Rugged natural beauty luxury accommodations the awardRugged natural beauty meetsmeets luxury accommodations at theatawardwinning Lumière with Inspirato, a boutique nestled winning Lumière with Inspirato, a boutique hotel hotel nestled at theat the base 4 in Mountain Village. through wildflower-filled base of Liftof4Lift in Mountain Village. Hike Hike through wildflower-filled meadows, mountain bike on challenging or in soak in natural meadows, mountain bike on challenging trails,trails, or soak natural hot springs unwinding our lounge. cozy lounge. Our 18 recently hot springs beforebefore unwinding in ourincozy Our 18 recently remodeled residences the perfect with ample remodeled hotel hotel residences makemake the perfect homehome base, base, with ample high-end kitchens and dramatic mountain space,space, high-end chef’schef’s kitchens and dramatic mountain views.views.

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I E IRTEHW I R. A 0 .. 0 34 60 90 .0400 L U M ILEURM EW I NI TSHP II N RS AP TO C TOOM. C| O9M 7 0| . 39 67 9

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A L L T H E T I M E A N D SPAC E IN THE WORLD

Soak it all up—from the stunning panoramic views of the San Juan Mountains, the fresh and healthy casual dining of Altezza at The Peaks, to the golf-in/golf-out access, and personal rejuvenation of The Spa at The Peaks. Topped with spacious accommodations and attentive service, you’ll never forget this experience of renewal and absolute comfort.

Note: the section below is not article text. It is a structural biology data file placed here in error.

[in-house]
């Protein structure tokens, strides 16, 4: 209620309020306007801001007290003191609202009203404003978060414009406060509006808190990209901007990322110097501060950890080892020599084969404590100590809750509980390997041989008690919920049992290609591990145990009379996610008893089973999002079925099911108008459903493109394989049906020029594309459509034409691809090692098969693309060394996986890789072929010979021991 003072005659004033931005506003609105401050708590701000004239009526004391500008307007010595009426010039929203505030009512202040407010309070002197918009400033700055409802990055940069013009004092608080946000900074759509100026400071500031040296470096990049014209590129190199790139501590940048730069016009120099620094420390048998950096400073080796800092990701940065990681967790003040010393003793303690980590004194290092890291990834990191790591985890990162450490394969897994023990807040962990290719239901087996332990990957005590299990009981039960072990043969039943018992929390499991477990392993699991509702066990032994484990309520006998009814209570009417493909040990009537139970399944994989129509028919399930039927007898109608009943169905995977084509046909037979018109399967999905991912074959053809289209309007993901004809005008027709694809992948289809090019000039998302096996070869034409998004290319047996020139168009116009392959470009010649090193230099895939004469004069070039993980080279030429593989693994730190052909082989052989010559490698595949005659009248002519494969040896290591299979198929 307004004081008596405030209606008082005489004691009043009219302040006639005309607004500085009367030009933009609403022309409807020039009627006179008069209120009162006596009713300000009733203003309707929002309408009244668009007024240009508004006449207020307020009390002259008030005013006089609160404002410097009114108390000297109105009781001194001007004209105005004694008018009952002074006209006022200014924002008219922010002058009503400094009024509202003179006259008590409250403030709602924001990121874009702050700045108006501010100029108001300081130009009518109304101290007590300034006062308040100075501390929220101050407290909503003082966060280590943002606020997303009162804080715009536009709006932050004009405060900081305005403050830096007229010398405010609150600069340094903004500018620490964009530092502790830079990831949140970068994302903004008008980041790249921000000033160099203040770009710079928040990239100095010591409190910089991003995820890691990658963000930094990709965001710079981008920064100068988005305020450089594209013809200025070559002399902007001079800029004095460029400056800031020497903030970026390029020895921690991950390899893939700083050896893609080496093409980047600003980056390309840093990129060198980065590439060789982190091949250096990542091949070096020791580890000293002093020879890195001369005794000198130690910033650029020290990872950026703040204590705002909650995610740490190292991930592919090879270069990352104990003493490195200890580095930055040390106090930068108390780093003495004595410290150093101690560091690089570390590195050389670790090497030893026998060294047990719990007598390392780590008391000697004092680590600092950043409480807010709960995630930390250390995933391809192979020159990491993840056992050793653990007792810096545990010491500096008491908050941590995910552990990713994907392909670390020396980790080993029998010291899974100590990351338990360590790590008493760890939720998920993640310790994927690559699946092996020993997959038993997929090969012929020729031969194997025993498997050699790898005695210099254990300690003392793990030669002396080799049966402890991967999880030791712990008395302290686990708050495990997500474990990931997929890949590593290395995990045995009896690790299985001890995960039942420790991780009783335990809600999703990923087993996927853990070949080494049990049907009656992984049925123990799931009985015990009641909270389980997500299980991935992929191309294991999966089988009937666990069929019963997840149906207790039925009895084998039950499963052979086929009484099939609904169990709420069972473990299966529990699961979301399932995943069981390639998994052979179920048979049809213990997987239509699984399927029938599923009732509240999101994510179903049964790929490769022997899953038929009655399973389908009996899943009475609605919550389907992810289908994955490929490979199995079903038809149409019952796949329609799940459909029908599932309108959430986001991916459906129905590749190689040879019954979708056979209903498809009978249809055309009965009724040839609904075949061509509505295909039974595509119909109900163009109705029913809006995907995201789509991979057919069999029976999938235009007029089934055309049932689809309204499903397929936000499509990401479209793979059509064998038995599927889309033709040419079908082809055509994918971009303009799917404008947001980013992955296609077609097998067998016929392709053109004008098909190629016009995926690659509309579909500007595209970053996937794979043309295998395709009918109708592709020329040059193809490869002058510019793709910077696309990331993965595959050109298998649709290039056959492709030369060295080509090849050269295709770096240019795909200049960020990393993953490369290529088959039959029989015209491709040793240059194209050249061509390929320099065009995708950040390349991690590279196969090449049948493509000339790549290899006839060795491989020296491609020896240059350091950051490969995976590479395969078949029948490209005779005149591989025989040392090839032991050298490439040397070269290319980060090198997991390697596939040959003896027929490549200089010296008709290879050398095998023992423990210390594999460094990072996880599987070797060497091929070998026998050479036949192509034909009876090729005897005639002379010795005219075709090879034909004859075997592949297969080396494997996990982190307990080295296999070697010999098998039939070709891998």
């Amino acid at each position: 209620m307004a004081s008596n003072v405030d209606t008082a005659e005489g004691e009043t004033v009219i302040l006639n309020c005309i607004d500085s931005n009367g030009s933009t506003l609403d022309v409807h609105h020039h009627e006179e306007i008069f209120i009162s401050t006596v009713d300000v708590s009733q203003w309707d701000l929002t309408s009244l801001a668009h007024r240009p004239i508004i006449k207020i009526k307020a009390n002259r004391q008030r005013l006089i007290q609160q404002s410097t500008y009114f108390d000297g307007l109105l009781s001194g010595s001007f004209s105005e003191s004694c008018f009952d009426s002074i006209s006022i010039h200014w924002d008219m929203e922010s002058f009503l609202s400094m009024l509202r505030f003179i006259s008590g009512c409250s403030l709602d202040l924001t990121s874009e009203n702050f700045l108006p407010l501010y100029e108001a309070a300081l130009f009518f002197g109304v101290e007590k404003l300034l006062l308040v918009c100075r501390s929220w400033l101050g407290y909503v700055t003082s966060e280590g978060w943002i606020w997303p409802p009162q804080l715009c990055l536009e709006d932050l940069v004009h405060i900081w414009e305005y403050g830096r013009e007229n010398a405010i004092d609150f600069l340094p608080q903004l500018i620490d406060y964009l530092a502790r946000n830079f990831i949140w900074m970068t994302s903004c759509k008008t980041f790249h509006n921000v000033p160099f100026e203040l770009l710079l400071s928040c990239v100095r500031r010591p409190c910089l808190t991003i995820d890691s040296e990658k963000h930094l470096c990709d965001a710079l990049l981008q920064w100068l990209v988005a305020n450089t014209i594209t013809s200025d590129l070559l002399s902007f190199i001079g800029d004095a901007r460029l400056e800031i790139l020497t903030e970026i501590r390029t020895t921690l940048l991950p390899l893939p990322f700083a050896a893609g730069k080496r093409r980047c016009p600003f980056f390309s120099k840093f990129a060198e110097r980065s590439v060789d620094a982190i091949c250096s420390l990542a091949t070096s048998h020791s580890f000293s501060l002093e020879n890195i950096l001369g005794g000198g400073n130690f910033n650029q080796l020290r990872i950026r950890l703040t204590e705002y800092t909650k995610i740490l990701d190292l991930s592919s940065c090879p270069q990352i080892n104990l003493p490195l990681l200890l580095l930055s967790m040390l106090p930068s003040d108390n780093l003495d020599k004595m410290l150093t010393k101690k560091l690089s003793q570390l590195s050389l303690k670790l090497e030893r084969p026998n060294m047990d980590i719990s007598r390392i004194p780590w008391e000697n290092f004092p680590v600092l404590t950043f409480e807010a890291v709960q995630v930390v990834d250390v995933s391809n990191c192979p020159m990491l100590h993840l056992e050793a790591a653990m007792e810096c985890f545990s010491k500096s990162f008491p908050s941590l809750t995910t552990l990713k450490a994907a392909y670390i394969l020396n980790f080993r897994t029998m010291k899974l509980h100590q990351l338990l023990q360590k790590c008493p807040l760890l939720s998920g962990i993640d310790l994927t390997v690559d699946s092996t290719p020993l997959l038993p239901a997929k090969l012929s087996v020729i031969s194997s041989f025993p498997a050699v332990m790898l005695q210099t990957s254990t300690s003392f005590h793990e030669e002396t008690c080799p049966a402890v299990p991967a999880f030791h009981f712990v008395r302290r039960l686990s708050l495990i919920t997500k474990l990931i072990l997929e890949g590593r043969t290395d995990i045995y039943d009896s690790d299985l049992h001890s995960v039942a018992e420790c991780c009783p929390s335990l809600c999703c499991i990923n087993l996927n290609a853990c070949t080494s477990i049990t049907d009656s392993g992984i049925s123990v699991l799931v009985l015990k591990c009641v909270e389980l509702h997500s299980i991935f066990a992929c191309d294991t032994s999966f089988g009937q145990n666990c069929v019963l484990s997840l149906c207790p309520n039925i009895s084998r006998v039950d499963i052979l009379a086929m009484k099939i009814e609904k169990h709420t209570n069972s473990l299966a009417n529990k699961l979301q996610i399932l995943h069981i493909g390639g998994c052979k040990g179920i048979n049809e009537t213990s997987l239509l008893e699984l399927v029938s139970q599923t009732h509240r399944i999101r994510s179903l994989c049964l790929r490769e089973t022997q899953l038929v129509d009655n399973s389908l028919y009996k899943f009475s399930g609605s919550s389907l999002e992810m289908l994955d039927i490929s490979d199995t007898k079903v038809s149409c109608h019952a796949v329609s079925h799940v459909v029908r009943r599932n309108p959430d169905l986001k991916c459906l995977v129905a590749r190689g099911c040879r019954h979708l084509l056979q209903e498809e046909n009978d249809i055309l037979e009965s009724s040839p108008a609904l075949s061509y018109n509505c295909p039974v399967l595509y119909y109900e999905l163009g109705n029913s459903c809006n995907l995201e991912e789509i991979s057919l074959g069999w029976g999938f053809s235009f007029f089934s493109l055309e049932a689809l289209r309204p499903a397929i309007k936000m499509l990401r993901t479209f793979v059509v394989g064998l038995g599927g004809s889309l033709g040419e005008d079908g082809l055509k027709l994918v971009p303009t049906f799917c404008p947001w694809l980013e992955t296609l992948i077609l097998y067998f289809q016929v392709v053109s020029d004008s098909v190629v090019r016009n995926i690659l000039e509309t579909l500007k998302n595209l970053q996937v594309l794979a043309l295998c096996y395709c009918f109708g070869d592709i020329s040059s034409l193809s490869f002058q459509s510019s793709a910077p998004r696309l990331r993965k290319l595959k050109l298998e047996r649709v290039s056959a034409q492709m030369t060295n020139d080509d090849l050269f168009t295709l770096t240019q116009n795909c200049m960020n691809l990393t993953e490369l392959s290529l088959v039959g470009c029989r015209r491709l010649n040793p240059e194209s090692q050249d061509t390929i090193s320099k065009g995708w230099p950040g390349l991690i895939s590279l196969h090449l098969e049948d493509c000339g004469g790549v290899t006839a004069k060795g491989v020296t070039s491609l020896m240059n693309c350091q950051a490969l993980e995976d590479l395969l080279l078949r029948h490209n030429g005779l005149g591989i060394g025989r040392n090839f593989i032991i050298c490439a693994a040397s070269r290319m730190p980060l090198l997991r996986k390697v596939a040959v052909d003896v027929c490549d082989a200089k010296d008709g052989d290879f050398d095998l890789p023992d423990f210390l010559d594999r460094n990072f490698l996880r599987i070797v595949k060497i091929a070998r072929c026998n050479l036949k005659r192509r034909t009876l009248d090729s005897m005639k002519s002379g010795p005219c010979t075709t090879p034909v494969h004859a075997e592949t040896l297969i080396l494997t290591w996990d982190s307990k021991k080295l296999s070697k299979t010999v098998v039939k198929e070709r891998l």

Visit ThePeaksResort.com or call 855.402.3286 to make a reservation.


IN-HOUSE CATERING

BAR

AUDIO/VISUAL

Meeting Area

525

50

30

next to gondola

Elks Lodge 970.728.6362

Historic Swede-Finn Hall

1,700

250

200

stage & outdoor deck

Ethos 970.728.0954

Event & Gallery Space on Main Street

1,000

60

40

open event or gallery space

Ice House Lodge 800.544.3436 or 970.728.6300

Conference Room

360

25

20

next to gondola

Il Salona 970.728.4046

Event Space

-

150

80

adjoins Rustico Ristorante

Michael D. Palm Theatre 970.369.5669

Performing Arts Center

30,000

680

680

alcohol with special permit

New Sheridan American Room 800.200.1891 or 970.728.4351

Victorian-style Room

500

45

Nugget Theatre 970.728.3030

Theatre

1,674

-

Sheridan Opera House 970.728.6363

Historic Theatre / Reception Space

1,400

265

Sidework 970.728.5618

Reception Room

900

100

Telluride Elementary School 970.369.1205

Cafeteria

Gym / Auditorium

Telluride Middle/High School 970.369.1205

Multi-purpose and Music Rooms

Gym

Telluride Town Park Core & Warming Hut 970.728.2173

Outdoors, Canopy, Picnic Tables

Town Park Pavilion 970.728.2173

Spacious Covered Pavilion

Wilkinson Public Library 970.728.4519, ext. 20

Program Room (small rooms also available)

35

SPECIAL NOTES

SETTING